If your suppliers don’t care about pricing, discounters undoubtedly will latch onto them. Deal with suppliers that care about the future of physical stores where knowledgeable salespeople can explain the value of their products. Lisa Henline of Southwest Trading Company, a furniture merchant in Spruce Pine, NC, takes this a step further. “I put short bios about the American companies we deal with beside groups of items for sale. I include the number of U.S. and local jobs that vendor supports. It really seems to hit home, especially since we have one of the highest unemployment rates in our state.”
7. Embrace technology and turn the tables. Make sure your employees have fast access to product information systems — and capable knowledge to use them — to answer customers’ questions. Emerging mobile technologies can arm your employees with access to up-to-the-moment inventory, your costs and other information to help customers and close sales. This article discusses some of the mobile technology being developed for retailers by Motorola.
If you know your price is competitive on an item, pull the item up from a popular online competitor right in front of the customer and explain the greater value, convenience and peace of mind they’ll receive buying from you. Simply removing a customer’s fear that they may significantly overpay often is all you need to close the sale on the spot.
Trust your salespeople (or at least managers) to know the best price you’re willing to offer on key items or those for which you will price-match. Price-matching as a blanket policy is untenable for many businesses but may be a wise tactic to employ strategically, weighing the lifetime value of a customer against the margin on a particular transaction.
While storefront businesses obviously have a stake in discouraging showrooming, it’s also a challenge communities and local governments should work to minimize.
Communities need local jobs, sales tax revenue, philanthropic donations and vibrant commercial districts — all of which are undermined by showrooming. For citizens, saving a few dollars may be more than offset by lost job opportunities, decreased property valuations, increased mill levies, lost public services and other adverse impacts. This is especially true where sales tax revenues fund essential public services. Many such cities and towns would do well to invest in a professional public education campaign to raise awareness of these issues and other benefits of choosing local independent businesses.
Practice what you preach
You can’t be a credible advocate for local shopping while getting the bulk of your supplies from a warehouse chain or online. And you certainly won’t gain an audience for your efforts against showrooming if you exploit other businesses in that way. The Golden Rule extends to businesses, too!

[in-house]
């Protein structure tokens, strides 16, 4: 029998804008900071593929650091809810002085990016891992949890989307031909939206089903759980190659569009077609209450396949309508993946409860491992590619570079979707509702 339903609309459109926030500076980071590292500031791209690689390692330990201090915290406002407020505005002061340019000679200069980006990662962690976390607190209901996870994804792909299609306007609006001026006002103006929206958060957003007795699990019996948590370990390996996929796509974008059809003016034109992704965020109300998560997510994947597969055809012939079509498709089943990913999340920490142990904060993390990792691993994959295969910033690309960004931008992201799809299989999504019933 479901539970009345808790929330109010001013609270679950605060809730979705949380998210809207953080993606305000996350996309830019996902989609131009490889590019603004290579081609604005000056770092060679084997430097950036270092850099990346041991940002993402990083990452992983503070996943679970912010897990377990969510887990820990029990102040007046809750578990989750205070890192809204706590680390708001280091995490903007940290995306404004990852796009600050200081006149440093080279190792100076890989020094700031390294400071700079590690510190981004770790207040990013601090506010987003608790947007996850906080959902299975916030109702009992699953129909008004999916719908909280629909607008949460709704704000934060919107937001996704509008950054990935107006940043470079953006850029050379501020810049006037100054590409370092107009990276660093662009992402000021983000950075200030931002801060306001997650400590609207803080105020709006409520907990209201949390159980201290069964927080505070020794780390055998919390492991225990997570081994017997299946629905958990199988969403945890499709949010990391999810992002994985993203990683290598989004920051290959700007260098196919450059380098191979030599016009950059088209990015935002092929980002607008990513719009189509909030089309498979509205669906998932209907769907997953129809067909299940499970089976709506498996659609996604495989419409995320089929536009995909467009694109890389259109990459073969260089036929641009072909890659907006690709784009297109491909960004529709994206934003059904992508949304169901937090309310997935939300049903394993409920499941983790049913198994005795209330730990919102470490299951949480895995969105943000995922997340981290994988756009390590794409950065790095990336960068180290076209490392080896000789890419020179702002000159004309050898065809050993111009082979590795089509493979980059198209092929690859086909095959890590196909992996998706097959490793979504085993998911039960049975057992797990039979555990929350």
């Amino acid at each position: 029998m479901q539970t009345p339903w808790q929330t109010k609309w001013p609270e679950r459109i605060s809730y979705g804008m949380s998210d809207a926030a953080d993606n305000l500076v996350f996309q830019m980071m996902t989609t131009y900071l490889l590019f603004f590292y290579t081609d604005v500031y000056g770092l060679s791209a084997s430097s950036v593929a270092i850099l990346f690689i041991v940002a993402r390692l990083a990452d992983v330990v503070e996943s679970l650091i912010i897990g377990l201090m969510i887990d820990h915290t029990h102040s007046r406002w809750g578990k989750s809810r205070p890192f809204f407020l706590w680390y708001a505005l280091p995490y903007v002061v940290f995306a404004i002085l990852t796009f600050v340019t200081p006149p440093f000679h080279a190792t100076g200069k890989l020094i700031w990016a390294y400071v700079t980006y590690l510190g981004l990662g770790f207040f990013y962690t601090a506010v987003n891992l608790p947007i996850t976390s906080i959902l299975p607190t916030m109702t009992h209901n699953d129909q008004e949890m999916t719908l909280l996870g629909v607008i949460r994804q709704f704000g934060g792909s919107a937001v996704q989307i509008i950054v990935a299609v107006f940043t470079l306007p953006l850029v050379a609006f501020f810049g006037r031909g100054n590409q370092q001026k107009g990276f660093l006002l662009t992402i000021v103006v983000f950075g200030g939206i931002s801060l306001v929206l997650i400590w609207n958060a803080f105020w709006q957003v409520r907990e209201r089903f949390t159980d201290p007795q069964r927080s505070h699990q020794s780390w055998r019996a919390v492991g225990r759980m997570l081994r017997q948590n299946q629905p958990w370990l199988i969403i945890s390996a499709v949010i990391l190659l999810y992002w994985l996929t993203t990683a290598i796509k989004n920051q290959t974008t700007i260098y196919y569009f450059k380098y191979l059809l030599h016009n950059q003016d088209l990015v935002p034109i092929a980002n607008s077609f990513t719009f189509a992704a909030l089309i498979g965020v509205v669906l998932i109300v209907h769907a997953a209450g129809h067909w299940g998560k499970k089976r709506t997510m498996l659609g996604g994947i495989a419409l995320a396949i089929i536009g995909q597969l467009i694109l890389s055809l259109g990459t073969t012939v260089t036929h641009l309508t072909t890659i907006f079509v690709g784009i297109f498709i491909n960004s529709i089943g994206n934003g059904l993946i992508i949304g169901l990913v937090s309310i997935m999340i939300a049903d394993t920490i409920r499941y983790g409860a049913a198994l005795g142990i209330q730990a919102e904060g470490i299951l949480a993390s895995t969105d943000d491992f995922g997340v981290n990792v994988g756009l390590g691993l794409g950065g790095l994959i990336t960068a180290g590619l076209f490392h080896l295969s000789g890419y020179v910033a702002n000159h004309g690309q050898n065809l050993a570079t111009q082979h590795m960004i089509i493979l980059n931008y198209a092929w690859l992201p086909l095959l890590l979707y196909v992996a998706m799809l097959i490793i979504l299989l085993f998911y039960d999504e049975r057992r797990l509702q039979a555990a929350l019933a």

Whatever you choose to do, engage your staff and make a plan. Your staff’s customer experiences can help you develop your strategy and involving them will likely invest them in the plan’s success. While the challenge of showrooming is formidable, most businesses can implement plans to turn the tables and employ mobile technology to increase sales. See below for more ideas.
Casey Woods is the Executive Director of Emporia Main Street in Kansas. Jeff Milchen co-directs the American Independent Business Alliance and authored “Building Buy Local Campaigns that Shift Culture and Spending,” which was just revised and is free upon request. He frequently offers presentations and trainings for AMIBA on this topic.
* Forrester Research, 2016. Online purchases are projected to comprise about 12% of retail sales by dollar volume this year (less than $394 billion of $3.4 trillion in overall retail). ** Nielsen, 2012 poll.
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Clicks to Bricks: Online Retailers Find the Lure of a Store (New York Times, November 2016)
Webrooming Now Prevalent (AdWeek, May 2014)
Are Retailers Missing Out on Mobile? (Entrepreneur April 2014
The Showrooming Showdown (Stores Magazine, March 2013)
Truth About Showrooming by Gaurav Pant and Girijesh Agarwal (November 2012)
The Growth of Internet Retailing: Implications and Strategies for the Specialty Toy Industry (pdf) by Stacy Mitchell (Aug 2012)
Retail 3.0? Mobile Technology is Both Bane and Boon to Retailers by Heather Clancy (June 2012)
Don’t Let ‘Showrooming’ Sabotage Your Shop by Karen Klein (June 2012)
Our 2011 report on Amazon’s “Spy on Competitors” promotion includes many specific examples of counter-showrooming.
* Fulfillment centers lacking storefronts can price products so cheaply in part because they avoid overhead costs walk-in business must pay to serve customers. However, most remote retailers also are exempted from sales tax collection duties brick-and-mortar businesses are obliged to follow in 45 states, a problem AMIBA is working to change.
To learn more about Amazon, see the curated collection of some of the best recent news coverage: All About Amazon.com Corporation.
“Try it, buy it” graphic inspired by Lesley Tweedie.